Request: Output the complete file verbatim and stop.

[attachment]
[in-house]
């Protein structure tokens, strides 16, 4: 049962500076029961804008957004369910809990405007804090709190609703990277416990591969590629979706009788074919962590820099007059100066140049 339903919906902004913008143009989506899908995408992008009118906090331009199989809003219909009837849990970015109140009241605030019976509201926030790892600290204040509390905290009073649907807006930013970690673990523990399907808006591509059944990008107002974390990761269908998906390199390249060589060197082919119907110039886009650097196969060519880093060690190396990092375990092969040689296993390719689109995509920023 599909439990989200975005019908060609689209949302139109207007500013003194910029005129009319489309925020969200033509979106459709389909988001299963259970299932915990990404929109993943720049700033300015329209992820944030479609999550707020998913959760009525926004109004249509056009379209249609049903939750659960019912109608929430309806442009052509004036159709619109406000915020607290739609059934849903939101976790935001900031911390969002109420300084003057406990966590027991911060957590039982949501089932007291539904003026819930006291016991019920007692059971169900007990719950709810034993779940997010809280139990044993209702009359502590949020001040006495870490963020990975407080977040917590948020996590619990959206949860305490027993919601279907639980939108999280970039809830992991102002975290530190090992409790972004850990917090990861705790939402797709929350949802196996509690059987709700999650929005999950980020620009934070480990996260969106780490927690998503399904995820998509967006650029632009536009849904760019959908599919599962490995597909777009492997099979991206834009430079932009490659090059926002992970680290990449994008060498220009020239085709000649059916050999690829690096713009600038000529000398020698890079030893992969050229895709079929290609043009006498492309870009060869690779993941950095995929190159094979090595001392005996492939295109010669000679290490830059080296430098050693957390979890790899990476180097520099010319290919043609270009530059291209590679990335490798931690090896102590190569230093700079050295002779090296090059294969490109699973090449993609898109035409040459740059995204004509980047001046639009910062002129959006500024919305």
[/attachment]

[in-house]
């Protein structure tokens, strides 16, 4: 049962500076029961804008957004369910809990405007804090709190609703990277416990591969590629979706009788074919962590820099007059100066140049 339903919906902004913008143009989506899908995408992008009118906090331009199989809003219909009837849990970015109140009241605030019976509201926030790892600290204040509390905290009073649907807006930013970690673990523990399907808006591509059944990008107002974390990761269908998906390199390249060589060197082919119907110039886009650097196969060519880093060690190396990092375990092969040689296993390719689109995509920023 599909439990989200975005019908060609689209949302139109207007500013003194910029005129009319489309925020969200033509979106459709389909988001299963259970299932915990990404929109993943720049700033300015329209992820944030479609999550707020998913959760009525926004109004249509056009379209249609049903939750659960019912109608929430309806442009052509004036159709619109406000915020607290739609059934849903939101976790935001900031911390969002109420300084003057406990966590027991911060957590039982949501089932007291539904003026819930006291016991019920007692059971169900007990719950709810034993779940997010809280139990044993209702009359502590949020001040006495870490963020990975407080977040917590948020996590619990959206949860305490027993919601279907639980939108999280970039809830992991102002975290530190090992409790972004850990917090990861705790939402797709929350949802196996509690059987709700999650929005999950980020620009934070480990996260969106780490927690998503399904995820998509967006650029632009536009849904760019959908599919599962490995597909777009492997099979991206834009430079932009490659090059926002992970680290990449994008060498220009020239085709000649059916050999690829690096713009600038000529000398020698890079030893992969050229895709079929290609043009006498492309870009060869690779993941950095995929190159094979090595001392005996492939295109010669000679290490830059080296430098050693957390979890790899990476180097520099010319290919043609270009530059291209590679990335490798931690090896102590190569230093700079050295002779090296090059294969490109699973090449993609898109035409040459740059995204004509980047001046639009910062002129959006500024919305």